Dr. Scrivener is a career coach, life strategist, educator, motivational speaker, certified personal trainer, advocate for recovering addicts, alternative healer, crisis manager for at-risk youth, interior designer, sexpert, environmentalist, award-inning childrens’ book author, minister, transgendered straight-identifying queer rights activist, wig-maker for cancer survivors, marathon-runner, clairvoyant, three-time competitive chicken nugget eating contest champion, singer/song writer who holds a PhD in Keeping It Real. Do you have issues weighing you down? Are you in need of help? Did you know 99.9999% of America does not care about your problems? Well, Dr. Scrivener does! He is here to to give you real advice to the real-world problems that are really bothering you. For real. No question is too personal or beyond the realm of his expertise. Submit your question today for a chance to be featured in next week’s column.
Dear Dr. Scrivener,
I have been unemployed for a little over a year. I keep applying and applying and nothing. I am completely broke. I have been evicted and have been couch-surfing for months. I don’t want to be a burden on my friends or family but I need their help. I have been having a hard time getting back on my feet. Lately, I have stopped trying. I wake up at noon and watch daytime TV. I feel like I can’t do this much longer. How can I turn my life around?
Broke as Hell
Many people are in your situation. These are tough economic times, indeed. It can be extremely difficult to go from being self-sufficient to having to rely on others. After a year of trying, you probably have exhausted all options and feel beaten down. There is a solution to your problems though, albeit controversial: incarceration. Before you dismiss this, just think about it: you won’t have to think about money and rent or paying bills, the prison guards–or possibly inmates–will wake you up bright and early everyday (giving you the much needed structure you require), and most importantly, you will more than likely be prevented from watching daytime TV, which, today, is really some of the worst programming that has ever existed. You will even be able to pursue an education or get vocational training–free of charge of course. Just something to think about. It is not for everyone. Consult with your family and loved ones first.
Dear Dr. Scrivener,
I am a 16 year old girl and have a HUGE crush on the girl next door. I heard rumors that she goes both ways. She’s always nice to me and I think she likes me but I don’t know for sure really. I want to ask her out or something. Should I? How can I find out if she’s into me? What if the rumors aren’t true and she doesn’t even like girls? Help me, doc.
Your situation reminds me of my own teenage lesbianism. From personal experience, I can tell you that most teenage girls are into girls. So, don’t worry about those “rumors” being true or not and just go for it. Get in there! Sure you run the risk of rejection, mockery, and being outted if you are not already but it will be good training for you as there will be plenty more ambiguity and mental anguish in your future if you continue to crush on and pursue women who may not be “card-carrying members of your exclusive bookclub,” if you get what I’m saying. So, try asking her out on a date. It might work. Or, go in for a sloppy, uncoordinated kiss if the opportunity presents itself. If that doesn’t work, go find your people and start the whole process of setting yourself up for rejection all over again. At least other lesbians who reject you will be rejecting you for who you are as a person and not because you they do not share the same orientation as you. It’s only that brand of soul-crushing honesty that will get you through your fear of rejection. Good luck, kid. Happy Pride!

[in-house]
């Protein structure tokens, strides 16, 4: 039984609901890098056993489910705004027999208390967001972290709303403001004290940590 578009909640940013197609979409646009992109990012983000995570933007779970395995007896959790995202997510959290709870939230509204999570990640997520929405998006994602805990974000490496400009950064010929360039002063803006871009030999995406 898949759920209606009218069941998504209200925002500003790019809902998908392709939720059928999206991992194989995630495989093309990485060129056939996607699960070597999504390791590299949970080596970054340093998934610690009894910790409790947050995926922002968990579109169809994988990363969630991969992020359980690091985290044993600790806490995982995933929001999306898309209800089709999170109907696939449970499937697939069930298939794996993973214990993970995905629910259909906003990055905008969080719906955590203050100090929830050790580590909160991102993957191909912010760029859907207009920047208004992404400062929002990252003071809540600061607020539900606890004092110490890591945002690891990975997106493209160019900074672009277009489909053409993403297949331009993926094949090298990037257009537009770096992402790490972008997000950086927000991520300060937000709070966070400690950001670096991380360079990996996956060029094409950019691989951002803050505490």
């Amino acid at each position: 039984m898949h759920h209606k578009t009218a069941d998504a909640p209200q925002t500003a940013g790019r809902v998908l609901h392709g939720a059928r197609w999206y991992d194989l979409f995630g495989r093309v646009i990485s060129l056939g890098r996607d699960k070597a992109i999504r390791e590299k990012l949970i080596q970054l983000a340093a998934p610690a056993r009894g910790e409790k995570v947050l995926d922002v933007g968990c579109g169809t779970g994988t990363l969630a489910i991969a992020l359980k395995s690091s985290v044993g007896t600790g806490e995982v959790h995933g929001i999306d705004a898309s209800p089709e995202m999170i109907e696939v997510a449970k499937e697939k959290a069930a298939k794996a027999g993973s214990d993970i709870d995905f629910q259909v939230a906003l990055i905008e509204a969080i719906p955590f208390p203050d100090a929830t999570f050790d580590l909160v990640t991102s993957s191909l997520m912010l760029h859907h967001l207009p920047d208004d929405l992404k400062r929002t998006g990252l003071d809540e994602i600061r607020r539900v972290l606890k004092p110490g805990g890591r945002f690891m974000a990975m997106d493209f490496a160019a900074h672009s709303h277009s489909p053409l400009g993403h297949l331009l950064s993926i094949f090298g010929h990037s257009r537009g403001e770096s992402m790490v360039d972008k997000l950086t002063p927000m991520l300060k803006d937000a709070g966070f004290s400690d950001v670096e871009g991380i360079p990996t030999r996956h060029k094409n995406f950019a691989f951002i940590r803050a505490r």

Dear Dr. Scrivener,
I have been feeling kind of low lately. I have been very stressed at work and usually work 16-18 hour days, six days a week, sometimes seven. When I come home, the first thing I want to do is have a drink–or seven. My husband thinks my drinking is becoming a problem but I don’t think it is. I enjoy drinking. Is drinking on a daily basis a sign of a problem? Is my husband right? What should I do?
It is well known that the first step to recovery is acknowledging you have a problem. Therefore, the first step to remaining a functional alcoholic–as you sound like you are–is to never acknowledge you have a problem. Drinking six or more drinks on a daily basis is only a problem if you think it is. It doesn’t matter what your loved ones say, or what your doctor tells you, or what your face looks like in the mirror. Once you have taken the first step of admitting you have no problem, you must enlist the help of your family and friends. If your husband doesn’t want to drink with you, you should probably start looking for someone who gets you. Your marriage to your current husband probably won’t last long. I suggest you look for your new mate in a bar, wine tasting or liquor store. A family that can unite around the power of drink is unstoppable, unless you are driving, then you will most likely get stopped and charged with a DUI. All the more reason to have supportive alcoholics around you, as that can be a very stressful experience. So, what are you waiting for, drop that loser and get you a boozer. Cheers!
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